Later this evening I’m giving a talk on sacred music, maybe that’s why my eye was drawn to an article in today’s Post by Simon Chin: “Emerson String Quartet at Baird Auditorium Masters the ‘Art of Fugue’”. It’s a fine review and it got me thinking about this wonderful art form.
A fugue is a musical form in which a theme is taken up and developed in an interweaving recursive manner until it reaches final resolution. If you’ve ever sung Row Row Row Your Boat as a round at camp, you’ll understand the concept. The wonder of the fugue is that each successive ‘round’ of the theme fits seamlessly into the one before it and after it. J.S. Bach is the most famous master of the fugue. Like other baroque musicians he used fugues in much of his work. The most famous fugue of all time is his: The Toccata and Fugue in D Minor (i.e. stereotypical Dracula music). Better for understanding how a fugue works is Bach’s “Little Fugue in G Minor,” in which the theme is simpler and easily distinguished even as it repeats (All of these are available on Itunes).
I like listening to fugues. When I’ve had a confusing or frustrating day, a fugue’s ordered elegance helps rearrange my own tumult. Like developmental psychology, fugues present recursive stages of development. We’d all love it if life progressed simply from A to Z. We’d never have to look back, everything would be altogether new every day. But that’s not how we human beings roll, is it?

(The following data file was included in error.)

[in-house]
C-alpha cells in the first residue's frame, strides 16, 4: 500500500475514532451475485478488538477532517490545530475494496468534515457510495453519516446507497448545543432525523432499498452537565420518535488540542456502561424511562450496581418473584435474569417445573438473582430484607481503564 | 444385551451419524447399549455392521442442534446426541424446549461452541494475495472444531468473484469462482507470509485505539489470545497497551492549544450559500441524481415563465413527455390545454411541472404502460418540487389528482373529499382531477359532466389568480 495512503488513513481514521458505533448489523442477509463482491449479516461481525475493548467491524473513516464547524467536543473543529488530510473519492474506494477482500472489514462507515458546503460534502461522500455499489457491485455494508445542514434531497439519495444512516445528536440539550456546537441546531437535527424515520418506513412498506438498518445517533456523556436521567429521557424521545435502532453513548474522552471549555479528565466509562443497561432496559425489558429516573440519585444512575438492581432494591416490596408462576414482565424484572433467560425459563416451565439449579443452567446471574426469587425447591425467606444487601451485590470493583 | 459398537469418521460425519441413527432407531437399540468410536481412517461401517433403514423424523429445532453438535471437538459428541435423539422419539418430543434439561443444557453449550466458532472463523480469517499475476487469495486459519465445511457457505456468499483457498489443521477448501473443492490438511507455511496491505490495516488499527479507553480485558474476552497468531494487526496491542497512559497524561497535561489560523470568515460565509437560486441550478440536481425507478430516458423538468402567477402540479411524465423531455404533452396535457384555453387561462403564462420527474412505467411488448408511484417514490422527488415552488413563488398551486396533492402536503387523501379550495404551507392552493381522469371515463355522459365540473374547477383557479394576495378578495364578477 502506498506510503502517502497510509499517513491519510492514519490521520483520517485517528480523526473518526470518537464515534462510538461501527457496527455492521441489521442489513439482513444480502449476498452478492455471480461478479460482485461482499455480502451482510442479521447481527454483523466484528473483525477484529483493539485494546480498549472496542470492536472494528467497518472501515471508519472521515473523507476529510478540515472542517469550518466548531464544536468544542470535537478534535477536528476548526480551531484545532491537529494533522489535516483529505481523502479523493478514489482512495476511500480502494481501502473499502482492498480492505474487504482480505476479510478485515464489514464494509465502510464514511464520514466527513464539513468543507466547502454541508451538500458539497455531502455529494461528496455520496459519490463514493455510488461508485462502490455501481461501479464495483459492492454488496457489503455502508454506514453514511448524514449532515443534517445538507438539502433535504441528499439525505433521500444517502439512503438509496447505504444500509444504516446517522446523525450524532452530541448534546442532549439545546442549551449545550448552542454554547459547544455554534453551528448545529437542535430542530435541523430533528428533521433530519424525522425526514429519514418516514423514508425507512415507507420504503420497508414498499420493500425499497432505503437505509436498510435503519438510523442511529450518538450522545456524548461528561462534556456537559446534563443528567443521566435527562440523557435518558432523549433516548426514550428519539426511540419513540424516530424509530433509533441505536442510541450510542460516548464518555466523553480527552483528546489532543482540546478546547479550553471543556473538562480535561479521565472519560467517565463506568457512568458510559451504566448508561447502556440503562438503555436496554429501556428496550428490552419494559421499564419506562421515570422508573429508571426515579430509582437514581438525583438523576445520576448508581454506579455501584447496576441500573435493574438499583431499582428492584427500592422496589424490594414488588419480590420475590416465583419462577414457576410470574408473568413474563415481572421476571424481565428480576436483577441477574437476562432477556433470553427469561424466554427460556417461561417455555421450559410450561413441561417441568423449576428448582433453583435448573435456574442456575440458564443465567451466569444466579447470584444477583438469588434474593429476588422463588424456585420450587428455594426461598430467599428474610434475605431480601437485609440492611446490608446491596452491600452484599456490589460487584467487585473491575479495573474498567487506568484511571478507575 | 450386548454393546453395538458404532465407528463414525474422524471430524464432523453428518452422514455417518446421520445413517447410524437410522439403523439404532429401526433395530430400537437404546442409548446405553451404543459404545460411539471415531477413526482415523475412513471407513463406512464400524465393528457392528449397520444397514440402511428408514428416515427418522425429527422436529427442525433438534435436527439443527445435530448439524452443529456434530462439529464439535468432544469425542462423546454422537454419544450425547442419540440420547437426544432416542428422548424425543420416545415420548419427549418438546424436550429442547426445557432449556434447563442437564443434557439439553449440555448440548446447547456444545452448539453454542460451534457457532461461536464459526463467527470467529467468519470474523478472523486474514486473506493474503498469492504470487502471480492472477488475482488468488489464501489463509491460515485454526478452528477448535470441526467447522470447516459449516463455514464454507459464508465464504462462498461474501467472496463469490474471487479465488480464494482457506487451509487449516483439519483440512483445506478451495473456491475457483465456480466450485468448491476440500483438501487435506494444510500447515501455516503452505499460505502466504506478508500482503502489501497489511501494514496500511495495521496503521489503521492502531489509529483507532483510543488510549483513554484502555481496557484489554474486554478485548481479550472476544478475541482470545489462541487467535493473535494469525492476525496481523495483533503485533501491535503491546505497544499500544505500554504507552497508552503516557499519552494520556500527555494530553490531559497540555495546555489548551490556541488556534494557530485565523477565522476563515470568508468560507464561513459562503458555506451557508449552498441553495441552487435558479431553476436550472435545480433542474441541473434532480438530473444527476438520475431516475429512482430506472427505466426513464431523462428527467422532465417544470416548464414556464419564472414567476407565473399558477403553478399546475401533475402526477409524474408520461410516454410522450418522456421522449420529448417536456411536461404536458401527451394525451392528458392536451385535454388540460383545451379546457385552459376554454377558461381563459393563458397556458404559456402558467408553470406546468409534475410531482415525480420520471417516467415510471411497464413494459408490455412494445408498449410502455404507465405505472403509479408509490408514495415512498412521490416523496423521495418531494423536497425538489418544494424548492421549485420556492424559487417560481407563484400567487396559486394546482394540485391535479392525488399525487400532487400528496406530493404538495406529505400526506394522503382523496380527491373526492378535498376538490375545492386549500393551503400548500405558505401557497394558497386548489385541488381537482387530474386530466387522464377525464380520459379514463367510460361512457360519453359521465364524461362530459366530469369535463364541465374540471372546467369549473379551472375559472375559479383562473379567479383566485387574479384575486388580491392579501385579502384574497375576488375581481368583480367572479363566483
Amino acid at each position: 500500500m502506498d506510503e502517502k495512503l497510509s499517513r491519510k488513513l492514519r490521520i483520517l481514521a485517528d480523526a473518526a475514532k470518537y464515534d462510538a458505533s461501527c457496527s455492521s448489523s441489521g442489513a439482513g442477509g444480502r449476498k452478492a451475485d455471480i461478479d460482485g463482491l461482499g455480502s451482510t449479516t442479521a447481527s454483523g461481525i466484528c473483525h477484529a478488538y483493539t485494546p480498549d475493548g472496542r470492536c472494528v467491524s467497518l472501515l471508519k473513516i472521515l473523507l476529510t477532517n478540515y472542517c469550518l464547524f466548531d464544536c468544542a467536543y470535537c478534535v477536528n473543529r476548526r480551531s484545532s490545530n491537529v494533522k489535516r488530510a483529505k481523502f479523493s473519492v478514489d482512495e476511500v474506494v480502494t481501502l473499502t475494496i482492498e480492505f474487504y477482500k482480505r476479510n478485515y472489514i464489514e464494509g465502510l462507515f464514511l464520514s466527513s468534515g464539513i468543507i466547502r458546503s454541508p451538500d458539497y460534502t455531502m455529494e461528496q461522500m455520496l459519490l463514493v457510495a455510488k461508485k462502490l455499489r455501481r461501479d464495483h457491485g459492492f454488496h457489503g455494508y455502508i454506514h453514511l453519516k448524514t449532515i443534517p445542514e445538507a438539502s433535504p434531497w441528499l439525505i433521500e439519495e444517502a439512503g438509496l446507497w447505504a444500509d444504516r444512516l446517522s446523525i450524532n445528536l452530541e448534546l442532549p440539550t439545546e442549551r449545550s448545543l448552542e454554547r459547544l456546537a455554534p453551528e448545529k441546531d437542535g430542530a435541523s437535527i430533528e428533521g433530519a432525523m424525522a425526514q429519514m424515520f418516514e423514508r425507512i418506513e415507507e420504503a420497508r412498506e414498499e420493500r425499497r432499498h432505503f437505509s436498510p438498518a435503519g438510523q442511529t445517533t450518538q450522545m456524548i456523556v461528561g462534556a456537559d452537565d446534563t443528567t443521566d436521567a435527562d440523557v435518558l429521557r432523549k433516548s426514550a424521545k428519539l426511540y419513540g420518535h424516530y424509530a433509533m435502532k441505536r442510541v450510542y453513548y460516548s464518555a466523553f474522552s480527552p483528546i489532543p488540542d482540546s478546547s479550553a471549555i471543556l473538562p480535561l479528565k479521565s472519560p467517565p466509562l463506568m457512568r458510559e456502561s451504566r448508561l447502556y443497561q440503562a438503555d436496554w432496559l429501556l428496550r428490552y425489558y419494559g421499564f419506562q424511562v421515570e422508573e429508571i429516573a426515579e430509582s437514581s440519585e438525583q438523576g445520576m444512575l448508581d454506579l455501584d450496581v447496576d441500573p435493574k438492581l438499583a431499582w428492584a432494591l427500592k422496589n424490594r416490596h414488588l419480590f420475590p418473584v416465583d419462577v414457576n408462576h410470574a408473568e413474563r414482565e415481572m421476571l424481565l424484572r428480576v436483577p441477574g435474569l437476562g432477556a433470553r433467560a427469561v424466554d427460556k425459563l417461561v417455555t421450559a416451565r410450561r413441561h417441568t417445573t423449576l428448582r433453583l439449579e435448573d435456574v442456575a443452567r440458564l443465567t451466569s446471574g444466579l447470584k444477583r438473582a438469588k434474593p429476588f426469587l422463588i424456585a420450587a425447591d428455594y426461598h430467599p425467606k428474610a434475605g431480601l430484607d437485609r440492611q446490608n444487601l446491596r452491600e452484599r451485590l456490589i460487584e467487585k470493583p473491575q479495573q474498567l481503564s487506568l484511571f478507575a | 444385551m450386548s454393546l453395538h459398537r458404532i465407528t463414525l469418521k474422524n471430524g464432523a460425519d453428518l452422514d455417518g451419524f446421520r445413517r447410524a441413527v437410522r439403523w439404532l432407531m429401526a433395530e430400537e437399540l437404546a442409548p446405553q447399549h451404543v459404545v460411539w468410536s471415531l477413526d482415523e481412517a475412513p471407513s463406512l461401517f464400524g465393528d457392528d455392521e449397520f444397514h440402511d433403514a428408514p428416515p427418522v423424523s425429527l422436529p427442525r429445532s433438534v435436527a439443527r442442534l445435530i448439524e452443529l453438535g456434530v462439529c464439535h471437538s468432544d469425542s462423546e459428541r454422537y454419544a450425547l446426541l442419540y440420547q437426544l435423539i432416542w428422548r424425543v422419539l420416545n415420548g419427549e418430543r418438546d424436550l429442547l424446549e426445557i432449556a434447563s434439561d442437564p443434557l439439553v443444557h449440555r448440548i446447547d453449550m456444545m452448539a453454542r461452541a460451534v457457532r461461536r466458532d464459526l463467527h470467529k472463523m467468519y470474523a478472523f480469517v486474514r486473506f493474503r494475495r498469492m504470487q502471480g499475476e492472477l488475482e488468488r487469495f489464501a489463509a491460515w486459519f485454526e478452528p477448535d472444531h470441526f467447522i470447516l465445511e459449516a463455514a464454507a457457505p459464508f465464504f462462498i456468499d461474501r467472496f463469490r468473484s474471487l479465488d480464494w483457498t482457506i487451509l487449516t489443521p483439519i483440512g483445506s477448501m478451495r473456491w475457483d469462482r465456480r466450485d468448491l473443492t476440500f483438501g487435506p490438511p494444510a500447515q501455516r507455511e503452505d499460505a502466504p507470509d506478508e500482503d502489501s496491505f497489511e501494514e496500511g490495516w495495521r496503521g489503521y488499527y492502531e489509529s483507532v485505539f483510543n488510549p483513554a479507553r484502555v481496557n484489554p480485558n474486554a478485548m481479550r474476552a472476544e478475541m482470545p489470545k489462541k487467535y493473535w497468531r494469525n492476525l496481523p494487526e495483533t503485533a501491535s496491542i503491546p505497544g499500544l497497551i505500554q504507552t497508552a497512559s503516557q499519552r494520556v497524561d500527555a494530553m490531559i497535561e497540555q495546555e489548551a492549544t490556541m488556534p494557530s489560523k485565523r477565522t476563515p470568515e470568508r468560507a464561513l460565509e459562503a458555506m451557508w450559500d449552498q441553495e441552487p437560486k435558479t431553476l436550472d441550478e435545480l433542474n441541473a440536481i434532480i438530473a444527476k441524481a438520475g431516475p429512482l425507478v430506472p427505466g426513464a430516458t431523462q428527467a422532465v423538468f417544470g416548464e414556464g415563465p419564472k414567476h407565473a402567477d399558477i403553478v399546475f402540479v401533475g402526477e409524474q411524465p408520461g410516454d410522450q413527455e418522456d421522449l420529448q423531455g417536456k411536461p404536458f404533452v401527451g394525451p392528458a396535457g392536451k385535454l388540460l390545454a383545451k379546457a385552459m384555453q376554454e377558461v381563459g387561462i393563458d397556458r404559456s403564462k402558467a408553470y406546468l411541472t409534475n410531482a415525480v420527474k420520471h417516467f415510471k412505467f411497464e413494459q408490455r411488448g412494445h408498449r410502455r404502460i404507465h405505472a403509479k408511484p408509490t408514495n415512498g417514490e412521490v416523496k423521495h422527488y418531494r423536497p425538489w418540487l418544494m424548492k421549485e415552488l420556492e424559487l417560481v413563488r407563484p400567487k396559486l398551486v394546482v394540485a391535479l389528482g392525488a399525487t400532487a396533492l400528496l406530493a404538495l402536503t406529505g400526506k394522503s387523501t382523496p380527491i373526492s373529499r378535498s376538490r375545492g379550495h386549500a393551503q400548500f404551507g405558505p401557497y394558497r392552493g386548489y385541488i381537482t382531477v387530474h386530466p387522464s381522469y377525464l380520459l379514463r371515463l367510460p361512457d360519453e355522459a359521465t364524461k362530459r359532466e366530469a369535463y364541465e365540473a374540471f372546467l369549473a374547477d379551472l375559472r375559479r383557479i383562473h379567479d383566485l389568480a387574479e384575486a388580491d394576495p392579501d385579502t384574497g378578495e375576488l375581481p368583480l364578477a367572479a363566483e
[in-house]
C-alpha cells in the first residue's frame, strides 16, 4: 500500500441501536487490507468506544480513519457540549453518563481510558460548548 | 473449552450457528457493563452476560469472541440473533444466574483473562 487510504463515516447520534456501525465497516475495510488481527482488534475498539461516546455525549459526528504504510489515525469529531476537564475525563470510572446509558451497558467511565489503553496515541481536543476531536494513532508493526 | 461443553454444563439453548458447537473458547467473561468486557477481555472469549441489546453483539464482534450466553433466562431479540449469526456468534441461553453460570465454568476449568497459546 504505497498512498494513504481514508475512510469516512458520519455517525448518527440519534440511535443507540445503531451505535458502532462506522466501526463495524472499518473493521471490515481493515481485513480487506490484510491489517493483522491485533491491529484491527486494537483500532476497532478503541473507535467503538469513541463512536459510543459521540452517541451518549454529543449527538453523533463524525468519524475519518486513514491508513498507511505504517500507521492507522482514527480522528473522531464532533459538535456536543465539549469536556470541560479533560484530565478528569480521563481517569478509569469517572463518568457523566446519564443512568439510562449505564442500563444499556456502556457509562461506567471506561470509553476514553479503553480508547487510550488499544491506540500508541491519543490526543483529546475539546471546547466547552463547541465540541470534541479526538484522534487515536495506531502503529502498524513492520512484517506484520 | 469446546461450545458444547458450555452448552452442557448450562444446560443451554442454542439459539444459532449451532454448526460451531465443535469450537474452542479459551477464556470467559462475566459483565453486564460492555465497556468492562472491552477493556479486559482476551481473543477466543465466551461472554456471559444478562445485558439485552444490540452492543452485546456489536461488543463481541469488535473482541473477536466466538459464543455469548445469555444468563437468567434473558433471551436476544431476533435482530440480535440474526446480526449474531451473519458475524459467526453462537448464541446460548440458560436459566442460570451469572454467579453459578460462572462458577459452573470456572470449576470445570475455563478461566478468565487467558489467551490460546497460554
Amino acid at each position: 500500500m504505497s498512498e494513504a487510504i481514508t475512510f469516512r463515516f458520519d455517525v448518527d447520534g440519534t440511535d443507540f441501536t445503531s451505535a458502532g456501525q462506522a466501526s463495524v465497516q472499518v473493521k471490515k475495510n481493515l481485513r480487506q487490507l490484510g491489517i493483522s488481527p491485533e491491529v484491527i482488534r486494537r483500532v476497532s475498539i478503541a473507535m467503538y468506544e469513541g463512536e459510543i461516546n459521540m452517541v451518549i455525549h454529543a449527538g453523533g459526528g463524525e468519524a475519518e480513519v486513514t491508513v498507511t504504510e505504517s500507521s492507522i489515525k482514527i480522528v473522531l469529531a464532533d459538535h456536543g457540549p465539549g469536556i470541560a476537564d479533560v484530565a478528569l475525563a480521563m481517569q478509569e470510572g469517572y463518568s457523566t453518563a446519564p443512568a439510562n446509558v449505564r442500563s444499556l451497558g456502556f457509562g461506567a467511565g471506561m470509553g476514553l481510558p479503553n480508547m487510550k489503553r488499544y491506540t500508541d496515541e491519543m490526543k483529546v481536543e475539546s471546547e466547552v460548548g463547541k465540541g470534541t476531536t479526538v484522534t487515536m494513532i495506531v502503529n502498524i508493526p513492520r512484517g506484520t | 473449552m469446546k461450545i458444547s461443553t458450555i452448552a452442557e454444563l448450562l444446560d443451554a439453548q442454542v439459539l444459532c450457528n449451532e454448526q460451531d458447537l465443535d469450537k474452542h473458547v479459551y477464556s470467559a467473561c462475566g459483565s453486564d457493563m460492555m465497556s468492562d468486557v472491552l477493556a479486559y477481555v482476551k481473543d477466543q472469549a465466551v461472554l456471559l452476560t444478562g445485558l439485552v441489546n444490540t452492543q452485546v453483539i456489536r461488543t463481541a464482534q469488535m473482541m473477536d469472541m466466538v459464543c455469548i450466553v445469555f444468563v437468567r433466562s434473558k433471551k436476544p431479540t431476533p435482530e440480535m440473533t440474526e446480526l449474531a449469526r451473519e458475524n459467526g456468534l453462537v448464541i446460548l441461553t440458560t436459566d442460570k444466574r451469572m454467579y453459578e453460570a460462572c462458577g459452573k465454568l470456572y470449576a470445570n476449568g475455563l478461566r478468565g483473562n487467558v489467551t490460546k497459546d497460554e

Instead of showing life as a linear journey, the fugue presents the same cycle of themes over and over again, developing and maturing in an ascending spiral. We move from A to Z in one theme… then again, only this time from A’ to Z’…then again, A’’ to Z’’. It makes sense. History, after all, “repeats itself”… and “those who would not learn from history are doomed to repeat it.” …and, of course, “There’s nothing new under the sun.” A good fugue makes life’s spiraling pilgrimage a little less queasy, assuring us that in the end, things will work out.
Biblical history is something of a fugue. Similar human themes are presented over and over through a successive series of covenants between God and his people. Each new generation takes comfort that however the last attempt went, they can grow and God will not abandon them: the beat goes on and so does the theme’s maturing development. Was this, perhaps, on Bach’s mind as he composed in the organ loft of Leipzig’s Thomaskirche?